Graphcore, the UK semiconductor company with a dedicated artificial intelligence chip, has closed a Series E funding round. It has raised US $222 million which values the company at over $2.77 billion. According to Graphcore: “This investment brings the total funds raised by Graphcore to more than $710 million, with the company expecting to have over $440 million of cash on hand post-closing to support future growth.”
Nigel Toon, CEO, Graphcore commented: “The Series E round is $222m led by Ontario Teachers’ Pension Plan Board, with Fidelity International and Schroders joining as new investors. Existing Graphcore investors Baillie Gifford and Draper Esprit also participated. It is great to have the backing of such well-respected institutional investors at this point in the life of Graphcore.”
This successful funding round is timely. This year, the company has released its Mk2 Intelligent Processing Unit (IPU) products that are already shipping to customers. It also updated its Graphcore Poplar software and launched the IPU Developer Cloud in China. The company plans to spend the monies on product design and expanding its workforce.
Enterprise Times asked Toon more questions about this funding round and what the money was for.
What is the money for?
“We are continuing to develop our product roadmap – which includes our silicon, systems, and software. Growing international demand for Graphcore products means expanding our sales team, and – of course – general hiring across the business. Our headcount today is around 450. We expect that to reach around 600 in 2021.”
Is this for a new generation of Poplar?
“The Poplar software stack is such an important part of the Graphcore offering. Its development has been one of Graphcore’s great success stories and is a big differentiation between us and a number of other chip startups.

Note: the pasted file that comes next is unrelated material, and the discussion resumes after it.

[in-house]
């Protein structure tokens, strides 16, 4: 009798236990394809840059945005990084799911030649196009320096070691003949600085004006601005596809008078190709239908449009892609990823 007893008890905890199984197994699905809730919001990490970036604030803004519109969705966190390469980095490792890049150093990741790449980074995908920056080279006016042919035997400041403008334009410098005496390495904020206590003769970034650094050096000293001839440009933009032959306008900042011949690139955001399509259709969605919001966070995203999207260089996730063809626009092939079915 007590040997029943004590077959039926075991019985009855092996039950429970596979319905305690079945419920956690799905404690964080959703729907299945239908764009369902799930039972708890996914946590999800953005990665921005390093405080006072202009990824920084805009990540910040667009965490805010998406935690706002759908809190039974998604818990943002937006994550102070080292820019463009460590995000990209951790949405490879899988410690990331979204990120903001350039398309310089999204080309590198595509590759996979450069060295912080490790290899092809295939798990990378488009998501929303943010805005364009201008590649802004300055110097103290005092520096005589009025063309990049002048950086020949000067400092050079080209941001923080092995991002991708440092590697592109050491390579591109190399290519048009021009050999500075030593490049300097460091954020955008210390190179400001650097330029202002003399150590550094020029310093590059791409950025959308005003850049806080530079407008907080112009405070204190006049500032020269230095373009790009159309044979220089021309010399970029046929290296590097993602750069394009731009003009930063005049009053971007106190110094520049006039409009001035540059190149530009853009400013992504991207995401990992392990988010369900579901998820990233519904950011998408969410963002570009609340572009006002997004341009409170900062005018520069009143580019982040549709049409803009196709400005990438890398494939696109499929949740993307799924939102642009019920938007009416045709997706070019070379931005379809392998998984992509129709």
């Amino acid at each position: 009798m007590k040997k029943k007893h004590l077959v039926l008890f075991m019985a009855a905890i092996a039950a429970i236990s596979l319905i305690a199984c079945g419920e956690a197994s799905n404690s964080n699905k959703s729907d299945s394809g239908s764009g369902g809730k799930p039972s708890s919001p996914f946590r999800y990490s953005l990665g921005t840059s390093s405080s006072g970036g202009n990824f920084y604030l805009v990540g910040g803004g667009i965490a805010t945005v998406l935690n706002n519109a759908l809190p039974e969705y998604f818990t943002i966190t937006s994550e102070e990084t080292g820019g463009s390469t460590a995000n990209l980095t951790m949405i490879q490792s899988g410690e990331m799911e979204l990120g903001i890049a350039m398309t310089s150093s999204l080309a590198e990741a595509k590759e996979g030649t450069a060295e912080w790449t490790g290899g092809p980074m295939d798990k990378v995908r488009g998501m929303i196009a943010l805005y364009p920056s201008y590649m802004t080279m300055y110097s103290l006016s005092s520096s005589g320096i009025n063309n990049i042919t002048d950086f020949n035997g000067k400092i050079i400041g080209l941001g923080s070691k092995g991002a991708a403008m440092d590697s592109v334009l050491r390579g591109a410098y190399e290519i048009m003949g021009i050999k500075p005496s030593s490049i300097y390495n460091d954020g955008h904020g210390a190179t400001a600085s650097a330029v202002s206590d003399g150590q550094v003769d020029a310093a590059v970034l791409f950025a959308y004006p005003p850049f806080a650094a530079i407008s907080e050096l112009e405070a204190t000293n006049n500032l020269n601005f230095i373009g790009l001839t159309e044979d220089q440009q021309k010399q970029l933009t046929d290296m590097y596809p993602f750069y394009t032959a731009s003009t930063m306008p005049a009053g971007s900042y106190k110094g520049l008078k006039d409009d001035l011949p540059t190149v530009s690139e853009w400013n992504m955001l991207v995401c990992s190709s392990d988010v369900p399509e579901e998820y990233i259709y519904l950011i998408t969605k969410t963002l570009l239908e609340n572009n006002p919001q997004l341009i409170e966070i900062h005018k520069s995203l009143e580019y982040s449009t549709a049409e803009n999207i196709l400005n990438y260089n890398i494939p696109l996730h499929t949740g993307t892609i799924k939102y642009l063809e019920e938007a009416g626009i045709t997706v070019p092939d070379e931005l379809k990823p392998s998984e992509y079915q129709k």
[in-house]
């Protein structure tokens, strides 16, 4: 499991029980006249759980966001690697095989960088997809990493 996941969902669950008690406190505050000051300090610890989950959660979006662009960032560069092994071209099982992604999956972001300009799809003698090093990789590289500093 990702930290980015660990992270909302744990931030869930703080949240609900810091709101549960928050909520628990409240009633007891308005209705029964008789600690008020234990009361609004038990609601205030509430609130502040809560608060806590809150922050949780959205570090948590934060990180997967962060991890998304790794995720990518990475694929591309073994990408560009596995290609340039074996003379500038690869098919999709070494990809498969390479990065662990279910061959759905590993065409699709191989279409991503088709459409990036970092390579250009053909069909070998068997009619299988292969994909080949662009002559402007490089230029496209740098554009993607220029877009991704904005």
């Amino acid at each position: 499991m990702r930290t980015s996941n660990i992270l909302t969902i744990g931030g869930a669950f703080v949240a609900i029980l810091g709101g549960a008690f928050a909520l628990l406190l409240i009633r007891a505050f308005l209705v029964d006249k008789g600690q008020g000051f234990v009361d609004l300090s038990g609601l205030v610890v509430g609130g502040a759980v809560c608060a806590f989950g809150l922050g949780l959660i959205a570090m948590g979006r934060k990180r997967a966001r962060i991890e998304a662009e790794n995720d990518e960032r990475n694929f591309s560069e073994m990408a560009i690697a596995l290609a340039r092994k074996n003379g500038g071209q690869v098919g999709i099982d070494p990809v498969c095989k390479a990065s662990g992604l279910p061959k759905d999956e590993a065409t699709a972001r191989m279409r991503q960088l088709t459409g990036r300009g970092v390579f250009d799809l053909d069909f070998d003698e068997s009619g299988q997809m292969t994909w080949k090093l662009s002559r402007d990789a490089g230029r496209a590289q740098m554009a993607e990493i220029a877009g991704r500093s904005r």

“We release major updates quarterly, with the most recent – V1.4 – bringing full compatibility with PyTorch. PyTorch is the fastest growing AI framework and generally favoured by those doing cutting-edge work, so making it work easily with the IPU massively expands our potential user base.”
On benchmarks and customer markets
Graphcore recently set a series of new AI performance benchmarks. Importantly, it outscored the market leader Nvidia. What does this mean?
“Our recent benchmarks showed really impressive performance gains when compared to Nvidia GPU-based systems. However, even more persuasive are the experiences of people in the AI field who use GPUs day-to-day. They are well aware of their limitations and how their architecture is ill-suited to the latest AI models. So actually, the evolution of AI is making that case for us.
“You see that in the larger performance differentials for newer models such as EfficientNet. That’s always a big part of the conversation with customers who are moving from GPUs to the IPU.”
What take-up are you seeing of existing products among cloud service providers vs enterprise IT teams?
“We just started shipping our Mk2 products, the IPU-M2000 and IPU-POD64 at the end of the year. The first systems are already up and running in some hyperscalar and financial service customers’ datacentres. We can’t yet share their names, but we hope to make those public in 2021. Our new investors were able to hear directly from them about their experience using the IPU and the performance gains they’re seeing.”
What specific markets do you see the growth in (Financial Services, R&D, Healthcare)?